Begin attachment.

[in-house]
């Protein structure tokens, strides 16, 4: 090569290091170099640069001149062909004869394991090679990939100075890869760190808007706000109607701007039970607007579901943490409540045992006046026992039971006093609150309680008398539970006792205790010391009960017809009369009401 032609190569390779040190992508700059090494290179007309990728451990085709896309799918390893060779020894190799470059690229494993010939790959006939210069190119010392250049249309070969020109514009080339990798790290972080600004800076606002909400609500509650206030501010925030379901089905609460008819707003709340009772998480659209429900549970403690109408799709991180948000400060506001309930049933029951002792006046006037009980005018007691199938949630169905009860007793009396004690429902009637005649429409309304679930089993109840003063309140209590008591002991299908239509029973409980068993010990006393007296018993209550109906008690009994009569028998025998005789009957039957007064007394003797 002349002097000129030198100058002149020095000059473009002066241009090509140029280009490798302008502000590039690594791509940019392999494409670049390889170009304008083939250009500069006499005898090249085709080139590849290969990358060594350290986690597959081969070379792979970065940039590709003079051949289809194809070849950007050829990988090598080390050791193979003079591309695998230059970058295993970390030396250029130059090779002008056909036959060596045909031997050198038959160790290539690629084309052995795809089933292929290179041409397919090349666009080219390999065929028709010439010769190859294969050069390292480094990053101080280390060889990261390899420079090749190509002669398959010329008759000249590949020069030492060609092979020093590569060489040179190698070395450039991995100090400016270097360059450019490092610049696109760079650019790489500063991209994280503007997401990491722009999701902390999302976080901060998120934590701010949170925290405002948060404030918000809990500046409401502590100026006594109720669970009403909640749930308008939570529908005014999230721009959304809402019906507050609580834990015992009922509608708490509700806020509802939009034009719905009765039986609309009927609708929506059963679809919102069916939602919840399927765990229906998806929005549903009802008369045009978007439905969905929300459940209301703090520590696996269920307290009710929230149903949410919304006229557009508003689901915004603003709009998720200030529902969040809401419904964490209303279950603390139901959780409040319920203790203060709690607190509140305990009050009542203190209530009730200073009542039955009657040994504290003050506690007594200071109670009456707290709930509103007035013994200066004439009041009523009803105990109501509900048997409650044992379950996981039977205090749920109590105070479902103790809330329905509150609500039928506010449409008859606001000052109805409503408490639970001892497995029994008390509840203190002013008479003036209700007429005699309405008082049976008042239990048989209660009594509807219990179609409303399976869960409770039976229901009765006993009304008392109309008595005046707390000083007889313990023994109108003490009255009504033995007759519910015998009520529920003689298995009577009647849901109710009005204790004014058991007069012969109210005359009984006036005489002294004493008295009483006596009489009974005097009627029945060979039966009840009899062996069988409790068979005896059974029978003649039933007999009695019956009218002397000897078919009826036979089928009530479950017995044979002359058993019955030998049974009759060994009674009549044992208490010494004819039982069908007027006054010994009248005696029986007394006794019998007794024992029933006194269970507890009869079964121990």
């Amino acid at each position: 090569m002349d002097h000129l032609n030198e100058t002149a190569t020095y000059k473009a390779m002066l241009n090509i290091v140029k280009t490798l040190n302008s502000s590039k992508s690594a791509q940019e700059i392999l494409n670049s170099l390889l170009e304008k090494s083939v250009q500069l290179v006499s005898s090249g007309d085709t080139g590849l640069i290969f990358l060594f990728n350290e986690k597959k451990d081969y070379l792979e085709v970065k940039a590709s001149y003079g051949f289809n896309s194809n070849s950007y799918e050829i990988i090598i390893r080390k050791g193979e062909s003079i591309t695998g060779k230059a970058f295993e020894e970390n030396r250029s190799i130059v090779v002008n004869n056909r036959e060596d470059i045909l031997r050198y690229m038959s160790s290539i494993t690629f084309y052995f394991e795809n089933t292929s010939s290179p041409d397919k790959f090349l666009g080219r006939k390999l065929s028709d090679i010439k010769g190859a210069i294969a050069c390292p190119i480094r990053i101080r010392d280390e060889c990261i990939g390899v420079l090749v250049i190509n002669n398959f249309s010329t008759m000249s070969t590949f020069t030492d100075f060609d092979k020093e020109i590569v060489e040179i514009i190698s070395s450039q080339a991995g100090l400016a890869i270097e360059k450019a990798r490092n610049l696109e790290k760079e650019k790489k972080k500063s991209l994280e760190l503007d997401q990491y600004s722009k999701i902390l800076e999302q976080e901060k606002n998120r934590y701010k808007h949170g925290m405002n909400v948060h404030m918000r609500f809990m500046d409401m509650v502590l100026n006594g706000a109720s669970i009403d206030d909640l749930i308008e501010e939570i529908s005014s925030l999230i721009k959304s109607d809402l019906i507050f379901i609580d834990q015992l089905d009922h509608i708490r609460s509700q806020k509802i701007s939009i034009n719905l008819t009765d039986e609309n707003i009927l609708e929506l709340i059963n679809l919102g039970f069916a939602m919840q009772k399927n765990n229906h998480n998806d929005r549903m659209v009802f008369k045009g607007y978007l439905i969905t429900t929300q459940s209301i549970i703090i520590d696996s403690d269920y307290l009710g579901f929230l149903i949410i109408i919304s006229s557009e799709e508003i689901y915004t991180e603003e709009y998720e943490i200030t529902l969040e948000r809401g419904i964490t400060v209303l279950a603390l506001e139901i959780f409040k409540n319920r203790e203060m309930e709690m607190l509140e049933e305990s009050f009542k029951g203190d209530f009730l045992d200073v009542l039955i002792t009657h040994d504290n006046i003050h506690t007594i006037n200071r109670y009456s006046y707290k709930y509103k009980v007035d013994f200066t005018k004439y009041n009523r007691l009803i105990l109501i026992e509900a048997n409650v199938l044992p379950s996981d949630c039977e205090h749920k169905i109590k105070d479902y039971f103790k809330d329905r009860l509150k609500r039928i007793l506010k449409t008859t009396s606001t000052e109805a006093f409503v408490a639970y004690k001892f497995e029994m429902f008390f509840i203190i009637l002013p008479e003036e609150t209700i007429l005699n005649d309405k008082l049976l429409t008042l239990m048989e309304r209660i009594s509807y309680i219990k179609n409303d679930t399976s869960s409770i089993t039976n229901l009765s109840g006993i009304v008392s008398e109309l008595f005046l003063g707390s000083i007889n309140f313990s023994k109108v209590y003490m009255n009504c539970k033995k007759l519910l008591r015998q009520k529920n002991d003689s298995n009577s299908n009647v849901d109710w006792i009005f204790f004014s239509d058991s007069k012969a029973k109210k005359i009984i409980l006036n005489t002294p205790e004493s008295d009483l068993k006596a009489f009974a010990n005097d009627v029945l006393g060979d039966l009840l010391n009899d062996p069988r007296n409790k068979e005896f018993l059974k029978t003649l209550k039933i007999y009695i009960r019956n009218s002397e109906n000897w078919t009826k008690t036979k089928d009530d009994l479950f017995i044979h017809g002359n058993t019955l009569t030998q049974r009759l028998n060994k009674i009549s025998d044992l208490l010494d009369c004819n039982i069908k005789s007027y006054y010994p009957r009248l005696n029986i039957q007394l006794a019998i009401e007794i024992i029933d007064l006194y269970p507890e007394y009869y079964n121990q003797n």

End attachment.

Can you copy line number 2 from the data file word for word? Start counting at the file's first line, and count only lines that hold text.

């Protein structure tokens, strides 16, 4: 090569290091170099640069001149062909004869394991090679990939100075890869760190808007706000109607701007039970607007579901943490409540045992006046026992039971006093609150309680008398539970006792205790010391009960017809009369009401 032609190569390779040190992508700059090494290179007309990728451990085709896309799918390893060779020894190799470059690229494993010939790959006939210069190119010392250049249309070969020109514009080339990798790290972080600004800076606002909400609500509650206030501010925030379901089905609460008819707003709340009772998480659209429900549970403690109408799709991180948000400060506001309930049933029951002792006046006037009980005018007691199938949630169905009860007793009396004690429902009637005649429409309304679930089993109840003063309140209590008591002991299908239509029973409980068993010990006393007296018993209550109906008690009994009569028998025998005789009957039957007064007394003797 002349002097000129030198100058002149020095000059473009002066241009090509140029280009490798302008502000590039690594791509940019392999494409670049390889170009304008083939250009500069006499005898090249085709080139590849290969990358060594350290986690597959081969070379792979970065940039590709003079051949289809194809070849950007050829990988090598080390050791193979003079591309695998230059970058295993970390030396250029130059090779002008056909036959060596045909031997050198038959160790290539690629084309052995795809089933292929290179041409397919090349666009080219390999065929028709010439010769190859294969050069390292480094990053101080280390060889990261390899420079090749190509002669398959010329008759000249590949020069030492060609092979020093590569060489040179190698070395450039991995100090400016270097360059450019490092610049696109760079650019790489500063991209994280503007997401990491722009999701902390999302976080901060998120934590701010949170925290405002948060404030918000809990500046409401502590100026006594109720669970009403909640749930308008939570529908005014999230721009959304809402019906507050609580834990015992009922509608708490509700806020509802939009034009719905009765039986609309009927609708929506059963679809919102069916939602919840399927765990229906998806929005549903009802008369045009978007439905969905929300459940209301703090520590696996269920307290009710929230149903949410919304006229557009508003689901915004603003709009998720200030529902969040809401419904964490209303279950603390139901959780409040319920203790203060709690607190509140305990009050009542203190209530009730200073009542039955009657040994504290003050506690007594200071109670009456707290709930509103007035013994200066004439009041009523009803105990109501509900048997409650044992379950996981039977205090749920109590105070479902103790809330329905509150609500039928506010449409008859606001000052109805409503408490639970001892497995029994008390509840203190002013008479003036209700007429005699309405008082049976008042239990048989209660009594509807219990179609409303399976869960409770039976229901009765006993009304008392109309008595005046707390000083007889313990023994109108003490009255009504033995007759519910015998009520529920003689298995009577009647849901109710009005204790004014058991007069012969109210005359009984006036005489002294004493008295009483006596009489009974005097009627029945060979039966009840009899062996069988409790068979005896059974029978003649039933007999009695019956009218002397000897078919009826036979089928009530479950017995044979002359058993019955030998049974009759060994009674009549044992208490010494004819039982069908007027006054010994009248005696029986007394006794019998007794024992029933006194269970507890009869079964121990």